Removal of the fascia around the sublingual gland (slg) and the deep part of the submandibular gland (sm) allows you to visualize the remainder of the structures of the mouth.

  • styloglossus muscle (sg)
  • hyoglossus muscle (hg)
  • genioglossus muscle (gg)
  • submandibular duct (5)
  • lingual nerve (1)
  • submandibular ganglion (2)
  • hypoglossal nerve (3)
  • C1 nerve to geniohyoid (4)
You can also see the genioglossus muscle from the sectioned tongue.

Nerve Supply
styloglossus styloid process merges with hyoglossus and genioglossus muscles in the tongue draws tongue up and back to aid swallowing food XII
hyoglossus greater horn of hyoid bone merges with styloglossus and genioglossus muscles draws side of tongue down XII
genioglossus genial tubercle of mandible fans out in the tongue to make up the bulk of the tongue pulls tongue forward, sticking the tongue out XII
intrinsic muscles tissues of tongue tissues of tongue produce small changes in the contour of the surface of tongue XII
mylohyoid mylohyoid line of mandible hyoid bone and raphe elevates hyoid bone and floor of mouth to aid in swallowing nerve to mylohyoid (V3)
geniohyoid lower genial tubercle of mandible body of hyoid bone elevate hyoid bone or depress mandible C1

You will now identify the structures found in the lateral wall of the oropharynx. This is where the palatine tonsil is located. Again, orient yourself: identify the tongue, hard palate, hyoid bone and soft palate.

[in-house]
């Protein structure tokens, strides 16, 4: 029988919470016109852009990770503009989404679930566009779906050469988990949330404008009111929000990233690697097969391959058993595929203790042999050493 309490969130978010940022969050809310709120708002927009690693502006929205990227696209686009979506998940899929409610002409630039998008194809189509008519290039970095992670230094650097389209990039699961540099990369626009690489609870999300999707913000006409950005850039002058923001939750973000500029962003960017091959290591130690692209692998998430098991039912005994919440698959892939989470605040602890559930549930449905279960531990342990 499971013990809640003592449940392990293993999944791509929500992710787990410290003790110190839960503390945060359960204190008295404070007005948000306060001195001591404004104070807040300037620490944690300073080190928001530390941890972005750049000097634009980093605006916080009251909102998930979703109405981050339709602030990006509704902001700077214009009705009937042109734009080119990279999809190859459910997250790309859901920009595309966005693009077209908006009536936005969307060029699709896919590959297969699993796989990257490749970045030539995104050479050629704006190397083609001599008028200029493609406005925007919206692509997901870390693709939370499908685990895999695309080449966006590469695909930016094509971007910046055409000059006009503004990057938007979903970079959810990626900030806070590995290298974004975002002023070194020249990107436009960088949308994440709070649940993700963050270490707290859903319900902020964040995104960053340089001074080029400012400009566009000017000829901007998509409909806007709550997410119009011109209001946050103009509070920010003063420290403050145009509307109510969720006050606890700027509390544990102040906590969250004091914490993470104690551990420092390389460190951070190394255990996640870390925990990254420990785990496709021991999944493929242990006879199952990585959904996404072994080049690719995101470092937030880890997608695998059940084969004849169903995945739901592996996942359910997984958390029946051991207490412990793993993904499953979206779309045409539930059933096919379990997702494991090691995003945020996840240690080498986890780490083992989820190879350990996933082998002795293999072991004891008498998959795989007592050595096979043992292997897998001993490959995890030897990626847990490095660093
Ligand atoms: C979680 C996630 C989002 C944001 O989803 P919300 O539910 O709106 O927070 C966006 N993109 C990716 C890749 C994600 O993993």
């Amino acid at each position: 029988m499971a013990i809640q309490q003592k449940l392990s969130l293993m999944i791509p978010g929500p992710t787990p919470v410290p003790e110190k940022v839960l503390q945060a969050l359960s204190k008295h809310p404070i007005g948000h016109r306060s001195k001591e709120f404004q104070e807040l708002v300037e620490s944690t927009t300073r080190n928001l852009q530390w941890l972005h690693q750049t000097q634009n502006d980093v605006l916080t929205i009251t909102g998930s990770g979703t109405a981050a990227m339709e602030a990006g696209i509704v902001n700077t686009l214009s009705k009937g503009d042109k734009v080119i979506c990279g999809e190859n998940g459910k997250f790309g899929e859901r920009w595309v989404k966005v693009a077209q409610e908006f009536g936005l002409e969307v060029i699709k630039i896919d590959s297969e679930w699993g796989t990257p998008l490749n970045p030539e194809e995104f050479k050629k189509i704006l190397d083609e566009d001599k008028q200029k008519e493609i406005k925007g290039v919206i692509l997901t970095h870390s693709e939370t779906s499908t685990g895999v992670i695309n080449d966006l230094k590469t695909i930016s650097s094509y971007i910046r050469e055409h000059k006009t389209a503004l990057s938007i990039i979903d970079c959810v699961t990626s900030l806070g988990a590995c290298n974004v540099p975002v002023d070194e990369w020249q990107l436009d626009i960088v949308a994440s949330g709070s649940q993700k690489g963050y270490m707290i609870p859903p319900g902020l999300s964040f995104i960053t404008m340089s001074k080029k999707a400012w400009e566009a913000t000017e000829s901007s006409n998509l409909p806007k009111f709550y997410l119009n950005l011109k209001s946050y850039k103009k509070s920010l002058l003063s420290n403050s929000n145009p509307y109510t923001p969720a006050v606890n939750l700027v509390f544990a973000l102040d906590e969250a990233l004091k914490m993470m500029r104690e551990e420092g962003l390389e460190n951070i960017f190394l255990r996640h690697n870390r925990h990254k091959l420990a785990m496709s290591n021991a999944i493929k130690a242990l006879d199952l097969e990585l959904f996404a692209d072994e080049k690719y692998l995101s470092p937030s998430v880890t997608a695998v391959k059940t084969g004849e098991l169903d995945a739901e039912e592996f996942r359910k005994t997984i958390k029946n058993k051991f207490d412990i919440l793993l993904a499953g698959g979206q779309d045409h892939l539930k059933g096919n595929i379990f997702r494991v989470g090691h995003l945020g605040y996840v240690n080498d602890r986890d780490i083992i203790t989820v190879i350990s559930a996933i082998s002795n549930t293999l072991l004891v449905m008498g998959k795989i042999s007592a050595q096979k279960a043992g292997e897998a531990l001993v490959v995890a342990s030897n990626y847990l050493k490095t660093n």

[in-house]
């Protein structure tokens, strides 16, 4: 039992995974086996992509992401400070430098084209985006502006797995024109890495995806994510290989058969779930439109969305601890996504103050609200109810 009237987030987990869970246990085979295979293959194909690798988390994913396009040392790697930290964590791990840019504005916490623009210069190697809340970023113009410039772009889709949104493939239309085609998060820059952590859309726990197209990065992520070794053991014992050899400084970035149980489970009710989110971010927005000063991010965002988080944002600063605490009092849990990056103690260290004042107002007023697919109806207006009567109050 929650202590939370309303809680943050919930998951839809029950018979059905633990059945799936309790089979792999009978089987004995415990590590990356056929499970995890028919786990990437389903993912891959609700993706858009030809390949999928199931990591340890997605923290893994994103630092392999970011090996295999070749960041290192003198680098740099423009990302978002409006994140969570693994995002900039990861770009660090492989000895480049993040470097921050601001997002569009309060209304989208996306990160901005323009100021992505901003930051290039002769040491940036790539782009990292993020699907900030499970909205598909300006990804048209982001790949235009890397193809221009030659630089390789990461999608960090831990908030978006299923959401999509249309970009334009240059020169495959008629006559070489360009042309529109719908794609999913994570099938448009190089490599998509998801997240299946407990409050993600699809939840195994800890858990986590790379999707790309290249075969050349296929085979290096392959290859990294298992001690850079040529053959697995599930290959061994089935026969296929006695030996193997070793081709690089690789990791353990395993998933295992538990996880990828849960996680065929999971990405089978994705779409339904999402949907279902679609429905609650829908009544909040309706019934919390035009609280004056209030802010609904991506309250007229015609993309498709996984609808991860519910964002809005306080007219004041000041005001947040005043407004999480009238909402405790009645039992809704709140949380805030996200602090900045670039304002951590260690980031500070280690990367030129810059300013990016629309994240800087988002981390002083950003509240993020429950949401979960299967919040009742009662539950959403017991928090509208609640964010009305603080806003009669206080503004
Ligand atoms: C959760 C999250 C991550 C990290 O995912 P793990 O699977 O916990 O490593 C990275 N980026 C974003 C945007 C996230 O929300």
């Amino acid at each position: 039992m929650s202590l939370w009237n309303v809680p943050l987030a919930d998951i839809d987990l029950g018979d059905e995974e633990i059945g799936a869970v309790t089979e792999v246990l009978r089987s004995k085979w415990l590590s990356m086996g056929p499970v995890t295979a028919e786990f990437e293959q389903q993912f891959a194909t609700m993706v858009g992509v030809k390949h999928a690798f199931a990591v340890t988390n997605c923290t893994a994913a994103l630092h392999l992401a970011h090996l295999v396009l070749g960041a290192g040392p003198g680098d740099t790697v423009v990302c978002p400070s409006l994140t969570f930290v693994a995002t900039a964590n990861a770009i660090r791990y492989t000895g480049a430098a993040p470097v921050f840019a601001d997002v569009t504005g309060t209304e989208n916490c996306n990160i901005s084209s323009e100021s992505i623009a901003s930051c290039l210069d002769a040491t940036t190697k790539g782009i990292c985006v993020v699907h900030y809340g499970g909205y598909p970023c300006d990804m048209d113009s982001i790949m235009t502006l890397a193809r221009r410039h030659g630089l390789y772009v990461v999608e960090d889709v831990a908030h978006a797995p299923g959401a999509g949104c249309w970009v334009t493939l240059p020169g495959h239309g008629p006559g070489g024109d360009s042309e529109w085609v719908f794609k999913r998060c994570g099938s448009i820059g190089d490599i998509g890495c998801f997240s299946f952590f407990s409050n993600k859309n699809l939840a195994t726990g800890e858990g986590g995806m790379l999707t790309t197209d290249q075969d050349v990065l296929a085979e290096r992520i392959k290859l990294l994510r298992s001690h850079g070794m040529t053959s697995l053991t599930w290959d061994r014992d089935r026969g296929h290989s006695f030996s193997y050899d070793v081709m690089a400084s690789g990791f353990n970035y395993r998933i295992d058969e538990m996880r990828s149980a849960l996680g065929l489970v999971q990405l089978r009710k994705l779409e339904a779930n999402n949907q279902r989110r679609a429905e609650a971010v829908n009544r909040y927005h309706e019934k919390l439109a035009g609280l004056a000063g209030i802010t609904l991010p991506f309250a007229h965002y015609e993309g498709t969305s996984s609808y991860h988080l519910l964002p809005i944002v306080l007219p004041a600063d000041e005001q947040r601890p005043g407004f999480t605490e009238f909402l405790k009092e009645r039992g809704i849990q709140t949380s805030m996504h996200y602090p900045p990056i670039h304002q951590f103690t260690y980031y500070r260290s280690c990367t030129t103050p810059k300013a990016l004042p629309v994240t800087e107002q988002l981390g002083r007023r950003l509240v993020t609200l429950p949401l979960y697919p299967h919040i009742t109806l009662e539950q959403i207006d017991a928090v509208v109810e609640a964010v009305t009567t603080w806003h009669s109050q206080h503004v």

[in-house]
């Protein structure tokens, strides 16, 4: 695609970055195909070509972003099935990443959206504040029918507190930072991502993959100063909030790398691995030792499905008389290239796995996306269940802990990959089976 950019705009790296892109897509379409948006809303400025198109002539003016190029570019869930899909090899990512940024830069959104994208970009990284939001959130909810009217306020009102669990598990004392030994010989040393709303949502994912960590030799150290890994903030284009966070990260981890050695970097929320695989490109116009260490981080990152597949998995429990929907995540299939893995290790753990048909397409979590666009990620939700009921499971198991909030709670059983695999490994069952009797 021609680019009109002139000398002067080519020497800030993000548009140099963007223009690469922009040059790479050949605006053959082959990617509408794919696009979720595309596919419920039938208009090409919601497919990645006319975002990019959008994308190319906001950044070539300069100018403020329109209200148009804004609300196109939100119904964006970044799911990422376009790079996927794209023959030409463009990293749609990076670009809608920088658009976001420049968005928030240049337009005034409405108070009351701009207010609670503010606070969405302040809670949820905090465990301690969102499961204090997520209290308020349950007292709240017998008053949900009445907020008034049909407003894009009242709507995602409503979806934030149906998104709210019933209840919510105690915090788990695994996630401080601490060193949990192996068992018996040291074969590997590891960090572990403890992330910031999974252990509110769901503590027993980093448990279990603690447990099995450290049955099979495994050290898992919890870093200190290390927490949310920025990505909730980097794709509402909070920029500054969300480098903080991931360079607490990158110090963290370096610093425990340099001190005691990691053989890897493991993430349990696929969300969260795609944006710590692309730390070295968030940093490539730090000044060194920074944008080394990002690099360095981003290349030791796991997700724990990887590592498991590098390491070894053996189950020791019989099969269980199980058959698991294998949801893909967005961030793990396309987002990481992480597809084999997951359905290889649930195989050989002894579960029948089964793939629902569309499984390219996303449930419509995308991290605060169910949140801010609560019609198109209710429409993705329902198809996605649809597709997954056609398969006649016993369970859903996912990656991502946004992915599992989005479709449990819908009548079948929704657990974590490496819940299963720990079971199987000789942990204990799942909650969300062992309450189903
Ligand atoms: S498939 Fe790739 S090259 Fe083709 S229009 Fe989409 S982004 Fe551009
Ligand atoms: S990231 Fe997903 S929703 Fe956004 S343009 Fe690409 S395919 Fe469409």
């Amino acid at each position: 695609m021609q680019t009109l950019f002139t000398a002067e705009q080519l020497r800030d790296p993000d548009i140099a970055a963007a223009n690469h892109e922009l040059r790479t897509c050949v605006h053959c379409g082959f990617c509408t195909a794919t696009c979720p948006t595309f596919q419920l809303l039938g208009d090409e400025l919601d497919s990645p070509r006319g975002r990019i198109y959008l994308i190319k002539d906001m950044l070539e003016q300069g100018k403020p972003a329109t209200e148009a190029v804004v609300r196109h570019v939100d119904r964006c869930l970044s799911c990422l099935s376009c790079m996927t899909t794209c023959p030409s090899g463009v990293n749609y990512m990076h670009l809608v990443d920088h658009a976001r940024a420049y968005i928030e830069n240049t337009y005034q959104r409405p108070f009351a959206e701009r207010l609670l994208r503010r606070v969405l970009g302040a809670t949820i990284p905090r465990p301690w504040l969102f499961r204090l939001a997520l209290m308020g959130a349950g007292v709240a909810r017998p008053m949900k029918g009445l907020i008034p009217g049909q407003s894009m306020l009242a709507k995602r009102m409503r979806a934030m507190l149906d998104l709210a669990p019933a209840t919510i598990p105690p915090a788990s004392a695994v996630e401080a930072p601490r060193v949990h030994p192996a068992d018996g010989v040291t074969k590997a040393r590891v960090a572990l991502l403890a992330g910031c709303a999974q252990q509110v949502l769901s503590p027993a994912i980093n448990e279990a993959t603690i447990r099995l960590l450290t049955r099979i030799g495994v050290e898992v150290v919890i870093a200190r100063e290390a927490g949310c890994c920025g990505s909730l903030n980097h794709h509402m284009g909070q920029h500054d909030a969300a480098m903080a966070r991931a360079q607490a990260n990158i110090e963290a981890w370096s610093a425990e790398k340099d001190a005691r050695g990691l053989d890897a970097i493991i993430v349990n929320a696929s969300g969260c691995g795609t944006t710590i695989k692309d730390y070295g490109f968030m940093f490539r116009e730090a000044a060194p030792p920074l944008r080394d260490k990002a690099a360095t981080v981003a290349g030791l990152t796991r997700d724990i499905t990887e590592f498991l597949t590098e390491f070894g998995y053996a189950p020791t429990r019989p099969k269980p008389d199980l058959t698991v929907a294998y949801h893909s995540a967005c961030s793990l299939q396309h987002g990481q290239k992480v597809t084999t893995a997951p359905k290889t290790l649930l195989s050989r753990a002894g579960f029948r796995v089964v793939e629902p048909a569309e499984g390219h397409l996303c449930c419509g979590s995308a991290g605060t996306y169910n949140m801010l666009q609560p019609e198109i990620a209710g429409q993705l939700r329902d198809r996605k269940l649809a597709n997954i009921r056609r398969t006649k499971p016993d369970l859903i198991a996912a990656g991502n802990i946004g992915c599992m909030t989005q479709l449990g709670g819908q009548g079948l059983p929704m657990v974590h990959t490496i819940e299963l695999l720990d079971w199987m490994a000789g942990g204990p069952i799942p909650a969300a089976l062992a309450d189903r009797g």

Identify the palatoglossal arch and the palatopharyngeal arch. Find the palatine tonsil between the two arches, if it is present. Beneath the mucosa of the arches, identify the small palatoglossus (pg) and palatopharyngeus (pp) muscles. You might also see the superior pharyngeal constrictor (SC) and middle pharyngeal constrictor (mc) at this stage.
When the tonsil is removed, you can see the structures that make up the tonsillar bed and that could be injured during a tonsilectomy.
  • superior pharyngeal constrictor (SC)
  • pterygomandibular raphe (PR)
  • middle pharyngeal constrictor (MC)
  • tonsillar branch of facial artery (1)
  • glossopharyngeal nerve (2)
  • stylohyoid ligament (3)
You might also be able to see the buccinator muscle (BUC) in this dissection. The pterygomandibular raphe serves as an insertion point for two muscles: superior constrictor and buccinator.

List of Items Covered in this Lesson


genial tubercles
mylohyoid line
palatine process
horizontal process
lesser horn
greater horn
medial pterygoid plate
pterygoid hamulus




tonsilar branch of facial


submandibular ganglion
C1 fibers


sulcus terminalis
foramen cecum
fungiform papillae
foliate papillae
circumvallate papillae
sublingual fold
anterior 2/3rd
posterior 1/3rd
sublingual caruncle
opening of submandibular duct

Tonsil region

palatoglossal fold
palatopharyngeal fold
palatine tonsil
superior pharyngeal constrictor
pterygomandibular raphe
stylohyoid ligament
glossopharyngeal nerve
tonsilar branch of facial artery

Nasal Cavity & Paranasal Sinuses   Larynx

Table of Contents for Head & Neck